Recently, a vending operator contacted VendingMarketWatch and Automatic Merchandiser to see if we had information regarding vending machine thefts. What types are most prevalent, what types of people steal from a vending machine and how to stop them. For anyone who owns an outdoor vending machine, vending thefts, sadly, are not so uncommon.
Here at VendingMarketWatch, we report – almost weekly – on recent vending thefts. Now, through a series of blogs, I’d like to talk about the most common types of vending thefts, the options and processes operators go through once they realize their machine has been vandalized and types of technologies that are designed to prevent break-ins.
Vandals and villains
There is no way to know why people break in to vending machines: desperation, boredom, curiosity? But in the case of outdoor and public access vending machines, we know that only a few inches of material and glass separates the consumer from coins, dollar bills and product. For some people, that is enough. I’m willing to bet that when thieves approach vending machines, they aren’t thinking about the vending operator who will be losing money; instead, vending machines make it possible for consumers to interact directly with the item they want, without having to think about the person behind the machine.
Let’s talk first about the types of people stealing from vending machines. I spoke with one Arizona operator who said that in his experience, there is just as much of an inside threat as an outside threat, meaning employee thefts happen. No one likes to think their employees steal, but it’s essential to have a good accounting system to track inventory and cash, that way, when there is a theft, you can pinpoint to the exact day products and/or cash started disappearing. The operator went on to say, “10 percent of employees are going to steal no matter what - 65 percent are on the fence and then 25 percent of employees would never steal. It’s your job to weed out those who are taking from you.”
We ran a story a few weeks back of a former vending company employee who took his keys with him after he was let go; he used those keys to vandalize several of the company’s machines and steal product. Operators cannot guarantee employees won’t make duplicate key copies or even take originals with them after they leave, so it is essential to have systems in place to track product. “Otherwise, you could go weeks without knowing there was a theft,” the Arizona operator continued. Another Arizona vending operator was able to catch an employee theft using tracking systems. “We had an employee who stole from us and we were able to verify it was him because of the door alerts on our machine. We knew he shouldn’t have been at that machine at that time and we could track it through multiple locations,” she said.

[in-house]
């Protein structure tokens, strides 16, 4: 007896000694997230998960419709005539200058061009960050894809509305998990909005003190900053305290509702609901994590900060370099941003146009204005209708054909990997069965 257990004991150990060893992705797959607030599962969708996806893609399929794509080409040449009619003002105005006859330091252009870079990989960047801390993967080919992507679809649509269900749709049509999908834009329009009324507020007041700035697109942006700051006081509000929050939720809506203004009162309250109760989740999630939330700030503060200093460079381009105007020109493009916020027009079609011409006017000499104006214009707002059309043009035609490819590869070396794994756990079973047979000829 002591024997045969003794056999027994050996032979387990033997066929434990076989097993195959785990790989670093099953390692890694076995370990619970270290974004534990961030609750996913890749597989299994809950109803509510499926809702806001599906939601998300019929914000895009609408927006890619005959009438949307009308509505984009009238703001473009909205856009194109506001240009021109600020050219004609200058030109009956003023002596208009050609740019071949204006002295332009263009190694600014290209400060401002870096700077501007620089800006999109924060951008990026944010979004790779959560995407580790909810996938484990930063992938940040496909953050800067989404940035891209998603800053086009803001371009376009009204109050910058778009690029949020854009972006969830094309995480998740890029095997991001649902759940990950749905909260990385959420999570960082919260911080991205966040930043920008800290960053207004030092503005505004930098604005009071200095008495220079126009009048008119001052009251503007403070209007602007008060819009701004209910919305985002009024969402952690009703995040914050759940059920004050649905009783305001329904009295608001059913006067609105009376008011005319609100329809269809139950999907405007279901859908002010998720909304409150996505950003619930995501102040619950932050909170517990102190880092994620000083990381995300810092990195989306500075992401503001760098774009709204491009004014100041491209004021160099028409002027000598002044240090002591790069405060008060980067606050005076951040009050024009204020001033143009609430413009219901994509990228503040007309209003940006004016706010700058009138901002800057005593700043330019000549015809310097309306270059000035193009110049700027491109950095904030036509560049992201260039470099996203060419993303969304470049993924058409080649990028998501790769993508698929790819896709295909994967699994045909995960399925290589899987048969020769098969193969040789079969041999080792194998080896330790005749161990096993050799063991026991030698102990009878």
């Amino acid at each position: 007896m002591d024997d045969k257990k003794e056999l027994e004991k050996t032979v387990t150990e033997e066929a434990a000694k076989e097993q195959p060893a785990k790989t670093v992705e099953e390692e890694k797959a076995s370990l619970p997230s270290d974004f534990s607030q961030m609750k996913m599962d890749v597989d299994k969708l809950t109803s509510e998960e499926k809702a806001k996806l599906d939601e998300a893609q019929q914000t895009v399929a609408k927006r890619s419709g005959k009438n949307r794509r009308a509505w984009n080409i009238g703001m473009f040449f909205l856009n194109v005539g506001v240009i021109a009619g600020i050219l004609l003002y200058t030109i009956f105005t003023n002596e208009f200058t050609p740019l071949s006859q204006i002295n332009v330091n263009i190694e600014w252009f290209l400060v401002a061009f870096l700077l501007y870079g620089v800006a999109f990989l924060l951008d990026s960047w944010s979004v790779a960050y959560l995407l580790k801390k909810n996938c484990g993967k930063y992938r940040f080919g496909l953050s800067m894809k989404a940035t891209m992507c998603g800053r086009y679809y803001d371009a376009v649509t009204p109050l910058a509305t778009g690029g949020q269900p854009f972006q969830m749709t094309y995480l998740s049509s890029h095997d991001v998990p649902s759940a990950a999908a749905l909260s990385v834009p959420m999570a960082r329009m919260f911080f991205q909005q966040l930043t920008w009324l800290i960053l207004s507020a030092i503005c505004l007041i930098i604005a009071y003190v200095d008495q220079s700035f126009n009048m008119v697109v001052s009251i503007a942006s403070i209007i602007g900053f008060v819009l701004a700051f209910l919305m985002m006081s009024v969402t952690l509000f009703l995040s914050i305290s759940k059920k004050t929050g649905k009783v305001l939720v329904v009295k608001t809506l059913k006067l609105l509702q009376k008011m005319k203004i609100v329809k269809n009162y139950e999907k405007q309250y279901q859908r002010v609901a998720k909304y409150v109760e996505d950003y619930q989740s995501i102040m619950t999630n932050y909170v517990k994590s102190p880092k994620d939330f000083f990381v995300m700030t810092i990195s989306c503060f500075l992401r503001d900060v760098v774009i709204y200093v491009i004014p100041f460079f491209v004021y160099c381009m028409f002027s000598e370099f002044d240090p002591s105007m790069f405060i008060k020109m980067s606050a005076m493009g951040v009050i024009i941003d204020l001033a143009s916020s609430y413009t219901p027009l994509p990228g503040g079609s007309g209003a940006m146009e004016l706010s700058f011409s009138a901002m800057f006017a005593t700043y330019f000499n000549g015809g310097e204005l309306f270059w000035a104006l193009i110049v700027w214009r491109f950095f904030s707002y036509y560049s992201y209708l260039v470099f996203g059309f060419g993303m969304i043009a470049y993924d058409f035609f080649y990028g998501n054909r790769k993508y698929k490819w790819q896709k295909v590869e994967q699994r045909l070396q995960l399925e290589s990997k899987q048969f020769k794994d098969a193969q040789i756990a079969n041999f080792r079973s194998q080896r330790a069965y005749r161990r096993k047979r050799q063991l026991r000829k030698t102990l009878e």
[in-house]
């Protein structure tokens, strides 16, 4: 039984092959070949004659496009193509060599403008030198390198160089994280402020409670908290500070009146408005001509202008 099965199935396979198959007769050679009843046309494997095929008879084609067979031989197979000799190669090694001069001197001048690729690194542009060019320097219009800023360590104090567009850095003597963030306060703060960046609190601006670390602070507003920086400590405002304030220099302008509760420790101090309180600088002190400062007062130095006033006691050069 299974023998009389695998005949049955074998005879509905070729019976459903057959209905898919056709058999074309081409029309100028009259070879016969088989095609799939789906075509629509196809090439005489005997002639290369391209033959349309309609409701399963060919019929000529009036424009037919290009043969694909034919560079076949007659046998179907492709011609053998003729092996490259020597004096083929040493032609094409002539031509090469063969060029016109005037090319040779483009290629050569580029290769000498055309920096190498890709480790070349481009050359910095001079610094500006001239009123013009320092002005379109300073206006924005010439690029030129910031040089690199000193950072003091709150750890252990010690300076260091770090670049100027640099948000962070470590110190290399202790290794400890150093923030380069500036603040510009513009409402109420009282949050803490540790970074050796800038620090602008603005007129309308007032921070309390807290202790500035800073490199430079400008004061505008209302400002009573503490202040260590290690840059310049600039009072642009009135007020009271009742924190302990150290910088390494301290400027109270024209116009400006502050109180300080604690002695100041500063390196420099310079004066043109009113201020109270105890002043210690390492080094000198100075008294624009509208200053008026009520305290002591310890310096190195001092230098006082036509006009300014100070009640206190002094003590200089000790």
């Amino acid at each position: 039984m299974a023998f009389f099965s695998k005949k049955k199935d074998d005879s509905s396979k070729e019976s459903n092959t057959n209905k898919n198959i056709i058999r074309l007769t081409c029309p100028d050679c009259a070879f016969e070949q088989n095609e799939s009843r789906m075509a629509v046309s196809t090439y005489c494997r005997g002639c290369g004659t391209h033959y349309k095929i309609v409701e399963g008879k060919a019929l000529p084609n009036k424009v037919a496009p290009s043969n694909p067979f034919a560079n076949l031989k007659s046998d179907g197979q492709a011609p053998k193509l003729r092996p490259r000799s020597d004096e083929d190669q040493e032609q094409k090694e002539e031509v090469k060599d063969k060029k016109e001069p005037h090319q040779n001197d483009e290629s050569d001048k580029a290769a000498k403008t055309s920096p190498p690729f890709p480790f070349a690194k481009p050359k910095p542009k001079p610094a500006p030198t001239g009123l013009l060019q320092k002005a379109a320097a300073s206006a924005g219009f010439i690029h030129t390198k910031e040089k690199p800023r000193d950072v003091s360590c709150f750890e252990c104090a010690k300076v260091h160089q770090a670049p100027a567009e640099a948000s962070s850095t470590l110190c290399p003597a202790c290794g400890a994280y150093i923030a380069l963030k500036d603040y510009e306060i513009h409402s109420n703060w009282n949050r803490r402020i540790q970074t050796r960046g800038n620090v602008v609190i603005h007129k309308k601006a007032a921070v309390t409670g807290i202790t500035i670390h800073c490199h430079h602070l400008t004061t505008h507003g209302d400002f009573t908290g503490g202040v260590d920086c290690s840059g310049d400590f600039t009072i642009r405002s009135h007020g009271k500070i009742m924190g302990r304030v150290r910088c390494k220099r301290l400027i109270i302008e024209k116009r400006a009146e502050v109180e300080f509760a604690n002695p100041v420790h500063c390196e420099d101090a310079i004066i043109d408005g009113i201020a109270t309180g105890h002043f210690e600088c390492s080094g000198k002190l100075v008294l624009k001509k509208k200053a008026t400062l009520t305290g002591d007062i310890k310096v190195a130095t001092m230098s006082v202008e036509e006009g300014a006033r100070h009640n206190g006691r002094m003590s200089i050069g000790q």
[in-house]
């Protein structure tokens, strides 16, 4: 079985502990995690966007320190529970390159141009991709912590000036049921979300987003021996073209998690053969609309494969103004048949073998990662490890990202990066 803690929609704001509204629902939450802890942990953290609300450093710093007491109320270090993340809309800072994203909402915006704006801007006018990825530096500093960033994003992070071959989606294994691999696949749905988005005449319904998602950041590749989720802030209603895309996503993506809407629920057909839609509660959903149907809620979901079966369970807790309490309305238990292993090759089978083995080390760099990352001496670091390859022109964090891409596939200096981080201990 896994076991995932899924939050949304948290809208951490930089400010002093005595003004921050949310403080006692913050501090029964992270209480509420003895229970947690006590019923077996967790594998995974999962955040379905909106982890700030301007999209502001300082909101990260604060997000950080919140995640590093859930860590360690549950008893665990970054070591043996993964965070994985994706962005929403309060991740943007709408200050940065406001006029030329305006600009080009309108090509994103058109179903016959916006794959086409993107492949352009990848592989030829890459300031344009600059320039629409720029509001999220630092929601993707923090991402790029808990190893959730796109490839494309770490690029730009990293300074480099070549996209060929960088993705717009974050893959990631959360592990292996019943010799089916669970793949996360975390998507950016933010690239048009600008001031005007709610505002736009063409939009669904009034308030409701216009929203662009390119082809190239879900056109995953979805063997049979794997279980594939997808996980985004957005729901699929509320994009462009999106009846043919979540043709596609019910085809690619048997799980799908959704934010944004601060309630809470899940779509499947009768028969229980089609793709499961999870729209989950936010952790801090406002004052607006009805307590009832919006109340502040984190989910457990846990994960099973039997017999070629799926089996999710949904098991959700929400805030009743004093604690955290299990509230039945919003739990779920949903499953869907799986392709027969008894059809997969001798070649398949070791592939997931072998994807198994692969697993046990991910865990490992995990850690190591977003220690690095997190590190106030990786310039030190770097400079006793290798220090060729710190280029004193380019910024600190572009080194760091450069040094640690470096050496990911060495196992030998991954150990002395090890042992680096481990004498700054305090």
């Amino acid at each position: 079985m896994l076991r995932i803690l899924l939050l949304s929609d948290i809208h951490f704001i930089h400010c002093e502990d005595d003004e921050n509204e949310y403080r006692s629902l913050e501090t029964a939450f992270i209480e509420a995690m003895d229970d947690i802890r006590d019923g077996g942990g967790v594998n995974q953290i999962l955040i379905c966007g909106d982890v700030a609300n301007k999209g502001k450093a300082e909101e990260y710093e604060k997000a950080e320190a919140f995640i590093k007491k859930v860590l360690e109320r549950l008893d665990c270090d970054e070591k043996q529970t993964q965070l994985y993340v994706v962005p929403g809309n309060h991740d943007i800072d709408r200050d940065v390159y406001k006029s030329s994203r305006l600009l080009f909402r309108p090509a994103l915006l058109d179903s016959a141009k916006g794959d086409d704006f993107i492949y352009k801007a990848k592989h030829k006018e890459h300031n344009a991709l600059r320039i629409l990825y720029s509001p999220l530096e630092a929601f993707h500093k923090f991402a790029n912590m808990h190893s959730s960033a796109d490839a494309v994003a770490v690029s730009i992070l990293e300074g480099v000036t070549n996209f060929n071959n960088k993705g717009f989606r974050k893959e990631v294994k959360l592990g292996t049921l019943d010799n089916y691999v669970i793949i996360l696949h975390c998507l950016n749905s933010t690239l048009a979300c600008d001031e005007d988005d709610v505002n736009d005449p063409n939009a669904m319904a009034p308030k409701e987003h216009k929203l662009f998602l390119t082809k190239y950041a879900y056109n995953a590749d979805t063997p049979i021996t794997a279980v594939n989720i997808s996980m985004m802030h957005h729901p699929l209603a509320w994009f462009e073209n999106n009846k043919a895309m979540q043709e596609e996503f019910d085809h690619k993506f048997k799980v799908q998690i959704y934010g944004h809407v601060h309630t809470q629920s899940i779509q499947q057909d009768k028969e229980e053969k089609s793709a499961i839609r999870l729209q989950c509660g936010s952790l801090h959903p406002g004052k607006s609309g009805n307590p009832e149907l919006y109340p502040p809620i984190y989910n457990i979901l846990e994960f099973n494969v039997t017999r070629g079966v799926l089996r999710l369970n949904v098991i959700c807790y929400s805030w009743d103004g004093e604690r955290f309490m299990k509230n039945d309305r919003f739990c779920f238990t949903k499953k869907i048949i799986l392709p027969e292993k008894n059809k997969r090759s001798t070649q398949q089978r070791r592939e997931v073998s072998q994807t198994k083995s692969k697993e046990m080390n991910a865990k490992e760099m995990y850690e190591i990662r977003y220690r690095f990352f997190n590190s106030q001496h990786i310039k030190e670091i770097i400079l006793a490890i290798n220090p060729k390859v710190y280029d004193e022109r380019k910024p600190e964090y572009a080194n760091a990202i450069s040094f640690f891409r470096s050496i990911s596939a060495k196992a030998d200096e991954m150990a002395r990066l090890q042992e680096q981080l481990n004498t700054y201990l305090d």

The other types of vending criminals come from outside your company. These criminals can vary from amateur to professional, young to old, male to female. “Some thefts are very sophisticated. The criminals have rings – other people they work with. They have people who duplicate and manufacture copies of keys and those thefts are tough because you never know when they break in. They’re like a traveling road show; they come in for a few days and hit all of your machines and then they go away on to the next town,” said the Arizona operator. While these criminals rob vending machines as a profession, this operator also commented that sometimes he has seen thefts out of desperation. “We’ve had people break in to city buildings to get into the vending machines. You never know what people’s desperation is for money.” Next week we will discuss the most common types of thefts that operators experience and the types of security/technologies they put in place to deter vending thefts. Do you have a vending theft story that you would like to share? Feel free to email me at Adrienne.Zimmer@VendingMarketWatch.com.